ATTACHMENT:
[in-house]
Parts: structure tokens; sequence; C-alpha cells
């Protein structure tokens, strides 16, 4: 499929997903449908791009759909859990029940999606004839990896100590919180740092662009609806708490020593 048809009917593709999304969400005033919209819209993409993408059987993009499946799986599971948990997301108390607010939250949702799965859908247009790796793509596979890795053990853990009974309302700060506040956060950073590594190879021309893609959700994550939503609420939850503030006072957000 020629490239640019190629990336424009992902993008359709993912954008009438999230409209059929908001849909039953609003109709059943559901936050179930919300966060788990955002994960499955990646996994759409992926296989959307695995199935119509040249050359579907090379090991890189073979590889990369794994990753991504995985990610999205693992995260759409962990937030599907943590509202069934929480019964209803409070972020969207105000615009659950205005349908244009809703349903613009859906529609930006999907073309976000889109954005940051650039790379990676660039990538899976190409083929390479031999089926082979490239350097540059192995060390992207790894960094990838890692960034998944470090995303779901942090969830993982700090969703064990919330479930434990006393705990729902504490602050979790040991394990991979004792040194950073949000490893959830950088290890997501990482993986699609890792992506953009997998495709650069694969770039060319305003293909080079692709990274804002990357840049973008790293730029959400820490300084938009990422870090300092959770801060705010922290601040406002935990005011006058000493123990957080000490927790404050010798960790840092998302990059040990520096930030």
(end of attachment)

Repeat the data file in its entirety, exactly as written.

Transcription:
[in-house]
Parts: structure tokens; sequence; C-alpha cells
């Protein structure tokens, strides 16, 4: 499929997903449908791009759909859990029940999606004839990896100590919180740092662009609806708490020593 048809009917593709999304969400005033919209819209993409993408059987993009499946799986599971948990997301108390607010939250949702799965859908247009790796793509596979890795053990853990009974309302700060506040956060950073590594190879021309893609959700994550939503609420939850503030006072957000 020629490239640019190629990336424009992902993008359709993912954008009438999230409209059929908001849909039953609003109709059943559901936050179930919300966060788990955002994960499955990646996994759409992926296989959307695995199935119509040249050359579907090379090991890189073979590889990369794994990753991504995985990610999205693992995260759409962990937030599907943590509202069934929480019964209803409070972020969207105000615009659950205005349908244009809703349903613009859906529609930006999907073309976000889109954005940051650039790379990676660039990538899976190409083929390479031999089926082979490239350097540059192995060390992207790894960094990838890692960034998944470090995303779901942090969830993982700090969703064990919330479930434990006393705990729902504490602050979790040991394990991979004792040194950073949000490893959830950088290890997501990482993986699609890792992506953009997998495709650069694969770039060319305003293909080079692709990274804002990357840049973008790293730029959400820490300084938009990422870090300092959770801060705010922290601040406002935990005011006058000493123990957080000490927790404050010798960790840092998302990059040990520096930030």